All the headlines he made were off the field. During his time in Seattle, he was arrested twice, once for domestic violence and once for a bar fight. The Seahawks released him and Hunter was picked up by the Jacksonville Jaguars, but he didn’t do much with his second chance. He failed to make the team in training camp of 2006, and then he missed all of 2007 with a knee injury.
It seemed like a bitter end to football life that Hunter was drawn into by his circumstances, when Kelly Sur, head coach at Radford High School in Hawaii, heard about the lanky freshman with a reputation for fisticuffs. The kid had spent much of his childhood in a single-family home the projects in the rough Kalihi section of Honolulu. His mother, a New Zealand native of Samoan heritage, had worked multiple jobs to move her family to a better neighborhood. But Hunter brought the quick-to-violence mentality of Kalihi to his new school.
“He wasn’t a troublemaker, but he wouldn’t back down,” Sur remembered of Hunter, who, like so many NFL players, considered himself a basketball player in his youth.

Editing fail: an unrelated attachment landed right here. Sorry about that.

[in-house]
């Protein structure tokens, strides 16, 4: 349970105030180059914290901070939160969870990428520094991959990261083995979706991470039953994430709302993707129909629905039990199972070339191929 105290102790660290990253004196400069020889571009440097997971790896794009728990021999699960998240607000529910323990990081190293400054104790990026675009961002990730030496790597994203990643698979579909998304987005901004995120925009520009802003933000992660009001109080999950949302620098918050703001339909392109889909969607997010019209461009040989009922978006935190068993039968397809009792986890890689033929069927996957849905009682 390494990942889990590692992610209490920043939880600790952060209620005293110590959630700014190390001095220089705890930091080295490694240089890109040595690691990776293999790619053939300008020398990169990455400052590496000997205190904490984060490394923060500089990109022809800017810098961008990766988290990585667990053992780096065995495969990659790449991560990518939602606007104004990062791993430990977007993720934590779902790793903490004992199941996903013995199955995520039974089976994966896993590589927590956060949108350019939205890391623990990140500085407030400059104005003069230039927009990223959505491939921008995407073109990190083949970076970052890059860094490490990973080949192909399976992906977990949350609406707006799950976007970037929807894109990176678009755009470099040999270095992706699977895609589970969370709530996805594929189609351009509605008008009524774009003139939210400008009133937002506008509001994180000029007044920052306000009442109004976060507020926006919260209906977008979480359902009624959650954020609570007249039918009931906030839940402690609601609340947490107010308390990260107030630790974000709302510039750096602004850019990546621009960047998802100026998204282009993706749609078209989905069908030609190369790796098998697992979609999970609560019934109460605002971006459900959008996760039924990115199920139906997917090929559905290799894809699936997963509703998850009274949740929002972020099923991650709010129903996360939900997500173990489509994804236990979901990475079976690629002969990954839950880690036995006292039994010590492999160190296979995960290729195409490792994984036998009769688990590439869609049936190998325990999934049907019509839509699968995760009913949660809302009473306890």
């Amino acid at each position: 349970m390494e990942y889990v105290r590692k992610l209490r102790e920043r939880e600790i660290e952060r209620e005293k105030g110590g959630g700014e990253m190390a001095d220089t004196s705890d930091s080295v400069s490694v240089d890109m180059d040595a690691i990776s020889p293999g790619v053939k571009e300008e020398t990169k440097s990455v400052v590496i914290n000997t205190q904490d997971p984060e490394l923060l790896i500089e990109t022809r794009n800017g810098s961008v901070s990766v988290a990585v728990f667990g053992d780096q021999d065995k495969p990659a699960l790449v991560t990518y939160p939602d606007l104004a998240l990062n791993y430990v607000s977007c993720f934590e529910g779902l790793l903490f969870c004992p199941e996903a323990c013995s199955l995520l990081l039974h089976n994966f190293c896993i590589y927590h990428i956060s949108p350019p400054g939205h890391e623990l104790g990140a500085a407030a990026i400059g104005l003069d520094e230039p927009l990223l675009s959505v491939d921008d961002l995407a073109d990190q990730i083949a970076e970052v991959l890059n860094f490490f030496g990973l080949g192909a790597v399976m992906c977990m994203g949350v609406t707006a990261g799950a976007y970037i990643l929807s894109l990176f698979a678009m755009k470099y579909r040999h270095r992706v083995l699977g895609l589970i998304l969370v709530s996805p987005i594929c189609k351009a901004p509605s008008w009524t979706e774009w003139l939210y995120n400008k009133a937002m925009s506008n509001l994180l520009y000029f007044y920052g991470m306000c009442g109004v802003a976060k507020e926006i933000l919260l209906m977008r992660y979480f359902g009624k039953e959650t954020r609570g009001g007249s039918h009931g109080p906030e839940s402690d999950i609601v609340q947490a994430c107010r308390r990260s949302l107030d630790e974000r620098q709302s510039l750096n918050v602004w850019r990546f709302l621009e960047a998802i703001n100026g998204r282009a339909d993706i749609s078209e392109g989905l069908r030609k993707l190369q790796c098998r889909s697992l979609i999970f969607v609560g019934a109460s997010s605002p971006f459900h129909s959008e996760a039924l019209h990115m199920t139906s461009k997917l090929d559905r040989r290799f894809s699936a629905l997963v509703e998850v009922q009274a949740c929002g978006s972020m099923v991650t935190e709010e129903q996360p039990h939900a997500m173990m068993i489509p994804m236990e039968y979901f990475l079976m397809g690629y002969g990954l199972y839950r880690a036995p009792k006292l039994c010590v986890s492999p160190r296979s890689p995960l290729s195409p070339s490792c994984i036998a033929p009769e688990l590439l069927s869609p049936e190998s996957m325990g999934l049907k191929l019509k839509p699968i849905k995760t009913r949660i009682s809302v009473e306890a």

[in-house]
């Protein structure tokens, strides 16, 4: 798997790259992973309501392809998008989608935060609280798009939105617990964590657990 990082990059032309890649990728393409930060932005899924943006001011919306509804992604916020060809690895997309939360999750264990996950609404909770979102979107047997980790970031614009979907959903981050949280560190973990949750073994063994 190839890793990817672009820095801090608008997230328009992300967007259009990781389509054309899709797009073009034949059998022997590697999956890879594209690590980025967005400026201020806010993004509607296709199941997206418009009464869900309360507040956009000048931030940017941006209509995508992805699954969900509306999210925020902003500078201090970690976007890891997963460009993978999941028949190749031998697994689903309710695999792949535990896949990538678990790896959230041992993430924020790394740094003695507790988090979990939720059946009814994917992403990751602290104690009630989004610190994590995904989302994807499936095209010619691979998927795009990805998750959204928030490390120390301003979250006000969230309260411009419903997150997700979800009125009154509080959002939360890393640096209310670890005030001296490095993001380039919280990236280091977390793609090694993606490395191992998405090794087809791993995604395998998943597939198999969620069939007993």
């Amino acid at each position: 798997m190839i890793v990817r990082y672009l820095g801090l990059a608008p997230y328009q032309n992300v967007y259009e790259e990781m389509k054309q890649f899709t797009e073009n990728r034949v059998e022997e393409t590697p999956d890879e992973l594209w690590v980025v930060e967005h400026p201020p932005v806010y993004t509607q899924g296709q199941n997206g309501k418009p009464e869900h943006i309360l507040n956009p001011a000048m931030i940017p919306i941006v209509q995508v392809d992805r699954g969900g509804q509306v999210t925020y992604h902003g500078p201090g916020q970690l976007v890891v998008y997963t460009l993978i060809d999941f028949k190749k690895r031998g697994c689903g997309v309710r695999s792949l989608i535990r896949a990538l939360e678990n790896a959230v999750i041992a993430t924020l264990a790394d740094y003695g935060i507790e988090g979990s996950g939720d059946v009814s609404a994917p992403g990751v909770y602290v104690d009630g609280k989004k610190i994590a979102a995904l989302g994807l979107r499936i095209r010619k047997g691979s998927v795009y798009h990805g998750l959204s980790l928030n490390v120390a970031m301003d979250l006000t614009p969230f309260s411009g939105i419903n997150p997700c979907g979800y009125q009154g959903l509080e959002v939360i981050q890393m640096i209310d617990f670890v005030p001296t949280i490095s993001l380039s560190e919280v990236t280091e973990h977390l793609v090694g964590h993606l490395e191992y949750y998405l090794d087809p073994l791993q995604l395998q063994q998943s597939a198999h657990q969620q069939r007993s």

“I approached him and said, ‘You’re a quiet guy, but I know you’re not afraid to rough it up. Why don’t you come out for football? You can rough up anyone out here and not get into trouble.’”
Hunter excelled on the field and in the classroom. He started his college career at UC-Berkeley, then transferred to Hawaii.
But it was all set for a disappointing ending before the Jets took a flyer on him before the 2008 season. They saw his athleticism and potential for growth, even at an advanced age. When the Jets cut Woody and Woody subsequently retired, they handed the job to Hunter.
“I’m proud of his progress,” Woody told me. “Wayne was a high draft pick but things didn’t work out. We came to the Jets the same year, and Wayne kinda resurrected his career. And now look at him: He’s starting. Wayne’s a late bloomer. He always had those athletic skills, and now he’s putting it all together.”